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Old 09-13-2022, 07:44 PM
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wpoll wpoll is offline
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Originally Posted by TCMoto View Post
Thanks for the replies.

I'll plan on just replacing the whole actuator. I plan to keep and drive this X5 for a long time and I've already made a lot of repairs on it. The BMW gear repair kit is $100 and a Bosch OEM actuator is $400. The gear replacement repair doesn't seem too horrible but just bolting on a new unit will be much easier without the concern that I didn't do the gear correct. Is it possible for the resistor on the actuator to go bad? Should I replace that as well? ...
The classification resistor is to allow for "calibration" of the X-Drive system (and is selected/setup in the factory assembly line). Which leads to the assumption that if you change the entire transfer case, you need some way to select the correct classification resistor.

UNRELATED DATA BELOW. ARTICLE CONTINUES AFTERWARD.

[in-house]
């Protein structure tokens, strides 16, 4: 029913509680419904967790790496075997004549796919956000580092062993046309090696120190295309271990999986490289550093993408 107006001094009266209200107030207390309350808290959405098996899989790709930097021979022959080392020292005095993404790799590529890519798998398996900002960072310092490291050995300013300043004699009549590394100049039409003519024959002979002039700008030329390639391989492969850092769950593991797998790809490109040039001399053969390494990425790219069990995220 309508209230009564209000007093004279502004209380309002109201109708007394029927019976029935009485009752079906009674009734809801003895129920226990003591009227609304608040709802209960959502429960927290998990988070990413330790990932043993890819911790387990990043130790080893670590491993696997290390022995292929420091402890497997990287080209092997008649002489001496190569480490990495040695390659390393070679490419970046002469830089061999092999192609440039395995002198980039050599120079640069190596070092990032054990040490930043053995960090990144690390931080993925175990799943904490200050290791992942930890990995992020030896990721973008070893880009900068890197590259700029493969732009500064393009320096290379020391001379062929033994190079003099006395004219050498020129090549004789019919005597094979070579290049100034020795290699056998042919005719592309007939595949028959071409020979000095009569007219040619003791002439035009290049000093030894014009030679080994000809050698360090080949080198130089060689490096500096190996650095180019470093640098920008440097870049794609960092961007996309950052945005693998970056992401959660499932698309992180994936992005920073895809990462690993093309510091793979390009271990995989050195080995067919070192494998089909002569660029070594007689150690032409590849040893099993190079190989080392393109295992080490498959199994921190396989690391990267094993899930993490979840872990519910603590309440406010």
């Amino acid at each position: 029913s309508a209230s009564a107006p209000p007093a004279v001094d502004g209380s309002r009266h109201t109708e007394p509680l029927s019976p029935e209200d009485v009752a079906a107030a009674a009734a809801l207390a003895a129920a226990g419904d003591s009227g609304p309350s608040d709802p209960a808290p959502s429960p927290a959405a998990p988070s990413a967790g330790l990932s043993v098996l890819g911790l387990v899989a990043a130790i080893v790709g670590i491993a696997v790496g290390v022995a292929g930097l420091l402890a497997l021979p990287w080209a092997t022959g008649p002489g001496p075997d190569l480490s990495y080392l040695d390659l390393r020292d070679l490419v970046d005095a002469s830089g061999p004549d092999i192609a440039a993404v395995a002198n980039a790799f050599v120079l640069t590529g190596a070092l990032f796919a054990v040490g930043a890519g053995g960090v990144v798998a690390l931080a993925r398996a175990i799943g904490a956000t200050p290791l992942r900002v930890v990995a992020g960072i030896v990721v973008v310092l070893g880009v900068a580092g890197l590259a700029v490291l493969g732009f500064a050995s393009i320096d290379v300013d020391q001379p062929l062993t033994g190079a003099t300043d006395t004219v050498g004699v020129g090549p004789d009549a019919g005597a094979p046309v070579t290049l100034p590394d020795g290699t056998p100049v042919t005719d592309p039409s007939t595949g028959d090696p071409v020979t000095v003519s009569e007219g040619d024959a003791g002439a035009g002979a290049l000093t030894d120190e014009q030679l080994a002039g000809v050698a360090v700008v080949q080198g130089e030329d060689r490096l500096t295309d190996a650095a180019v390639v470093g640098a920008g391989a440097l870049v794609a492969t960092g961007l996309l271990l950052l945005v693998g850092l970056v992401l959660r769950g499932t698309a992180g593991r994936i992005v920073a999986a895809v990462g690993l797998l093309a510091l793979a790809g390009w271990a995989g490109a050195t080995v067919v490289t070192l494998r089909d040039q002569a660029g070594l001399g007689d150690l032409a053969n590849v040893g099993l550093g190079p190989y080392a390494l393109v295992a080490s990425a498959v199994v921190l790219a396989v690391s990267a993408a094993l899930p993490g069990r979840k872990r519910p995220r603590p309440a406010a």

BUT, it seems that many folk have replaced the transfer case, paying zero attention to the classification resistor, resulting in a working X-Drive system. The reverse is also known to be the case (a bad classification resistor replaced with a random replacement, with good results).

Replacing the actuator unit only should not require replacement of the classification resistor.

The BMW TIS states: -

VTG actuator motor with incremental sensor and classification resistor

The VTG actuator motor (VTG: transfer case) opens and closes the multi-plate clutch. The location of the actuator motor shaft and the adjustment rate are detected by the incremental sensor.

The classification resistor ensures that mechanical tolerances in the transfer case are considered. Optimum function is thus ensured.

Classifying resistance:
The locking torque characteristic curve of the multi-plate clutch may vary slightly due to mechanical tolerances during the manufacture of mechanical components.

The actual characteristic curve for a transfer case is recorded by means of clutch test stand after assembly. This characteristic curve is compared with the characteristic curves stored. The best possible characteristic curve is selected.

Each characteristic curve stored has a classification resistor as an identifier. After completion of assignment the classification resistor is installed on the transfer case.

In the vehicle, the resistance value is imported from the VTG control unit. The software automatically sets the established characteristic curve. This setting is made whenever the engine is started or is checked whenever the engine starts.

2005 BMW X5 3.0d (b 02/05)
2001 BMW F650GS Dakar (b 06/01)
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